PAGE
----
Opinion

Sidestepping Punjab’s farm debt crisis

Shreya Garg | Updated on January 17, 2018

Agricultural indebtedness issue: Unfortunately, not many are looking at the real problems - Reuters

The 2016 law does not allow indebted farmers to file for relief at an early stage, or protect property from moneylenders

The Punjab Settlement of Agricultural Indebtedness Act, 2016 — notified recently — has once again brought to the fore the issue of insolvency and bankruptcy of farmers in the grain bowl of India. The debt situation in Punjab is abysmal. Recent data show that farmers in the State are under a debt of ₹70,000 crore — that’s the size of the largest nuclear missile deal India has inked with Russia.

To add to it, the widespread phenomenon of farmer suicides which was limited to agriculturally less-developed regions in the country, has now spread its tentacles to Punjab as well, which recorded the highest number of suicides in 2015, after Maharashtra.

The Act, which had been gathering dust for 15 years, has finally been passed in the run-up to the assembly elections scheduled in 2017. Strategically, it seems to be a political tool to win over peasant voters. However, the heart of the debate lies in whether it offers anything worthwhile amidst the already existing laws.

Law, and behold!

The multiple State legislations for relief from indebtedness reveal that the system is nothing but a chaotic patchwork of laws. The Punjab Relief of Indebtedness Act, 1934, provides a mechanism for amicable settlement between creditors and debtors (which specifically include agriculturists) of unorganised debts not exceeding ₹10,000 by debt conciliation boards, which are quasi-judicial bodies.

Further, decreeing a debt for a sum exceeding double the principal amount is prohibited in certain cases. It was followed by the Punjab Debtors’ Protection Act, 1936, which prohibits certain lands, including farmland from being attached and sold in pursuance of execution of a decree for payment of unorganised debt.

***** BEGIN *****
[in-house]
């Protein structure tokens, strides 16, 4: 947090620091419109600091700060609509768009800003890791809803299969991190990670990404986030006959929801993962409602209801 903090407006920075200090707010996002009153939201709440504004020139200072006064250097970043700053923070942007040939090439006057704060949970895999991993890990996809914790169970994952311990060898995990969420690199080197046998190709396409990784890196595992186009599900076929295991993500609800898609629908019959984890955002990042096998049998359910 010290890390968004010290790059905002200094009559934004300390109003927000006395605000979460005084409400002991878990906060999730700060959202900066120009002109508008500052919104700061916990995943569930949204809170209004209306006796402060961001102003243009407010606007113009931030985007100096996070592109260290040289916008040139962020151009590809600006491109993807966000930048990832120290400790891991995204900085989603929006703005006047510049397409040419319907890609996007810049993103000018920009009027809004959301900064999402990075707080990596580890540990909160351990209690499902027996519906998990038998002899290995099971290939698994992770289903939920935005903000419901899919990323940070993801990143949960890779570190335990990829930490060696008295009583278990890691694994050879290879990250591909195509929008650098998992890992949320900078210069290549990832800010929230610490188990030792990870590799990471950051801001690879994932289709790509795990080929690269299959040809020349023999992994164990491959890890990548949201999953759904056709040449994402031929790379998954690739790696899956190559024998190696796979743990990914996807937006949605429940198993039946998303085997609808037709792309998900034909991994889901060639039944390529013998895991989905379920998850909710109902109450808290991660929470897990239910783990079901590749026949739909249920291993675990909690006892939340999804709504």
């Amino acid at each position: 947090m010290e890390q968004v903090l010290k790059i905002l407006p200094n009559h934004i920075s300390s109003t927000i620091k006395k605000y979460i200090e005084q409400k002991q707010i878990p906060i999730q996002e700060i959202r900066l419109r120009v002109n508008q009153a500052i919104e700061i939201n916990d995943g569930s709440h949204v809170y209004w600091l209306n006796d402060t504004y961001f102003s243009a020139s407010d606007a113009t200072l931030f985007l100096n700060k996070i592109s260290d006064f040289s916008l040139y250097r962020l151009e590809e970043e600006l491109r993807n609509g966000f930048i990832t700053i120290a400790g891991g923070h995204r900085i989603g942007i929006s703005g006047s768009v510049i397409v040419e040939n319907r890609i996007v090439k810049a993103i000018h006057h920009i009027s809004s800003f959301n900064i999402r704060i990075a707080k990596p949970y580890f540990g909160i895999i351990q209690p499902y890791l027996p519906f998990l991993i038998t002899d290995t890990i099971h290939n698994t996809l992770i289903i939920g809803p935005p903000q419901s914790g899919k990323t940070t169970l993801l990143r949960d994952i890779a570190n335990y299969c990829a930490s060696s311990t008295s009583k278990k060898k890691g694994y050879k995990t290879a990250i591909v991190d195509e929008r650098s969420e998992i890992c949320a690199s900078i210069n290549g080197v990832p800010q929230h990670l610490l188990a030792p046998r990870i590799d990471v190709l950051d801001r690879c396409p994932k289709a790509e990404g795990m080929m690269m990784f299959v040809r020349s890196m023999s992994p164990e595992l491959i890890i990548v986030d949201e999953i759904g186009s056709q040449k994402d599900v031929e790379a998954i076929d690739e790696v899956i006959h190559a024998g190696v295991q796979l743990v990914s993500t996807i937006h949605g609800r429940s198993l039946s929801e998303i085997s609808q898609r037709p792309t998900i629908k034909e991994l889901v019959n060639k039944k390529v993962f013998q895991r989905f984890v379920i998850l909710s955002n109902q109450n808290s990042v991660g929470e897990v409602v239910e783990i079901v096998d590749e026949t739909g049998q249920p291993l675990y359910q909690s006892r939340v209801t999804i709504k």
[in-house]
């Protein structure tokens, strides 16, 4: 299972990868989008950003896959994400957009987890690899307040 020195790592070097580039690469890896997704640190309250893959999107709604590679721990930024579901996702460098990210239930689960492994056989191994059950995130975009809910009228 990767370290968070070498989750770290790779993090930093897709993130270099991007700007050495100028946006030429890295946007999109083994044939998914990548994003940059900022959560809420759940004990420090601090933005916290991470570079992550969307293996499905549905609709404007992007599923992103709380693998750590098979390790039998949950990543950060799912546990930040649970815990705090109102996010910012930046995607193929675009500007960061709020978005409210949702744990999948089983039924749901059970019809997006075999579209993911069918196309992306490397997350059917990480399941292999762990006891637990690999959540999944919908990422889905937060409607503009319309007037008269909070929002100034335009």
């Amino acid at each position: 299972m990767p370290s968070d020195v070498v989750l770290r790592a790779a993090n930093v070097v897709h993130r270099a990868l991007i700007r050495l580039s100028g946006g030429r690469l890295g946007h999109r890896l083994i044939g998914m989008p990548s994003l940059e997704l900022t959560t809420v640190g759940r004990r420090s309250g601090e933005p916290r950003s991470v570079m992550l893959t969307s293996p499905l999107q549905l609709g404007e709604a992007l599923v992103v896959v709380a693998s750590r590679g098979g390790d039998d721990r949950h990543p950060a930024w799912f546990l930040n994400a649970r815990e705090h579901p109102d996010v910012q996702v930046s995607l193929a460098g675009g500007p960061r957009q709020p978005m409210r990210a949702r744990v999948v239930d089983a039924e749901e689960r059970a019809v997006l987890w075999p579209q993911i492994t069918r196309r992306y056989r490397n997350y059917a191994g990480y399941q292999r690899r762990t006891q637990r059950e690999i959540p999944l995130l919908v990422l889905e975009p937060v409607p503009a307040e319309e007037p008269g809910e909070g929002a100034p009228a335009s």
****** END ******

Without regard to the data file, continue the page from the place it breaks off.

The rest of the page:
In reality, this Act is not followed. The Punjab Restoration of Mortgaged Lands Act, 1938 provides for statutory extinguishment of mortgage of agricultural land, once the mortgagor has paid an amount twice or more of the principal amount.

On the same lines, the Punjab Agricultural Indebtedness (Relief) Act, 1975, provides for discharge of debt of farmers and release of mortgaged property if a sum exceeding or equivalent to one and a half times of the principal amount of the debt has been paid, however, judicial evidence shows that this act was hardly evoked.

Additionally, there are laws governing money lenders and the interest rate that can be charged by them. It is evident that the principle embodied in all the legislations has not changed over the years, and it seems to be failing, as the debts seem to be mounting.

The callous approach to studying the root of the problem and the lack of will to find an innovative solution seem to be the reasons why an Act, which says nothing new to address the chronic problem of agricultural debt, is being pushed.

Need overall changes

The real solution to the agrarian debt crisis in Punjab lies in addressing the systemic problems of agriculture of unpredictability of rains, pest attacks, stagnant minimum support prices, dwindling farm exports, meagre returns, low water supply and slump in farm commodity prices.

Some of these solutions are beyond the remit of legislation, others, while possible, are not contemplated by the Act.